Credit Suisse-UBS Deal: Pointers To Know About The Historic Deal

UBS is paying $3.25 billion for its rival in an all-share deal
Credit Suisse amid SVB Crisis
Credit Suisse amid SVB Crisis

UBS to buy troubled rival Credit Suisse for almost $3.2 billion, agreed to assume up to $5.4 billion in losses, in a merger engineered by Swiss regulators to avoid further market-shaking turmoil in global banking. 

Alain Berset, Swiss President said, “The deal was one of great breadth for the stability of international finance. An uncontrolled collapse of Credit Suisse would lead to incalculable consequences for the country and the international financial system.”

Things to know about the historic deal:

1.    The Swiss bank, UBS, is paying $3.25 billion for its rival in an all-share deal that also includes extensive government guarantees and liquidity provisions. The deal includes $108 billion in liquidity assistance for UBS and Credit Suisse from the Swiss central bank. 

2.    As part of the deal, approximately $17.3 billion in Credit Suisse bonds will be wiped out. European bank regulators use a special type of bond designed to provide a capital cushion to banks in times of distress. But these bonds are designed to be wiped out if a bank’s capital falls below a certain level, which was trigger as part of this Swiss government brokered deal. 

3.    Early trade prices of the euro suggest the single currency was rising on the back of the news. 

4.    UBS led by Ralph Hamers has emerged as the winner in the deal as the bank’s wealth and asset management assets soar to about $5 trillion and got a special waiver to keep Credit Suisse’s profitable Swiss unit that many analysts said was worth more than triple of what UBS paid for the whole firm. 

5.    The deal follows the collapse of two large US banks last week that triggered a frantic, broad response from the US government to prevent any further panics. 

6.    Credit Suisse is among the 30 financial institutions known as globally systemically important banks, and authorities worried about the fallout if it were to fail.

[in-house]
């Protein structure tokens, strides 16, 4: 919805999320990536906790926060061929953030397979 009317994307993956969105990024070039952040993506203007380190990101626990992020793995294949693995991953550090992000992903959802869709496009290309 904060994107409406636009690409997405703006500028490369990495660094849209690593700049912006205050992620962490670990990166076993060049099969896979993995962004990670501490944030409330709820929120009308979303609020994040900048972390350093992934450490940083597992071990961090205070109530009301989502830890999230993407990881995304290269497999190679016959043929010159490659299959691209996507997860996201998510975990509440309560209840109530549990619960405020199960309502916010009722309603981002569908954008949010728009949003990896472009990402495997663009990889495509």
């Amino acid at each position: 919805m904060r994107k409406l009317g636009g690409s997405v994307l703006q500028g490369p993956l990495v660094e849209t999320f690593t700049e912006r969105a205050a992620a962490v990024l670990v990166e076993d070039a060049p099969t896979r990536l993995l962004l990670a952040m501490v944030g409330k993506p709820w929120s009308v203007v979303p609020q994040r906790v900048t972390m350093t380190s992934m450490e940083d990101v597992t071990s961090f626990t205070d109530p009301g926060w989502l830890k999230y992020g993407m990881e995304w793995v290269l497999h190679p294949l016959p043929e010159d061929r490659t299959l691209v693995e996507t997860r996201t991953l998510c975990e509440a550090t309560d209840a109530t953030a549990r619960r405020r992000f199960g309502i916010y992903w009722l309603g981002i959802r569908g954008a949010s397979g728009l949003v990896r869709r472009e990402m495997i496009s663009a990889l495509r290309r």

7.    Post the Swiss deal, central banks around the world announced coordinated financial moves to stabilise banks in the coming week. This including lending facility for banks looking to borrow US dollars if they need them, a practice which widely used during the 2008 financial crisis. 

8.    Trouble for Credit Suisse began after it announced of ‘material weaknesses’ in the bank’s internal controls on financial reporting. This fanned the fear that Credit Suisse would be the next domino to fall. 

9.    Credit Suisse crisis has nothing to do with US banking crisis. Many of the Credit Suisse problems are unique and it is very different from the weaknesses that brought down Silicon Valley bank and Signature Bank. US banks failure led to a significant rescue effort by the Federal Deposit Insurance Corp and the Federal Reserve. As per analysts their downfall does not necessarily signal the start of a financial crisis similar to what occurred in 2008. 

10.    Credit Suisse is designated as one of the world’s important bank by the financial Stability Board. This means regulators believe its uncontrolled failure would lead to ripples throughout the financial system not unlike the collapse of Lehman Brother in 2008. 

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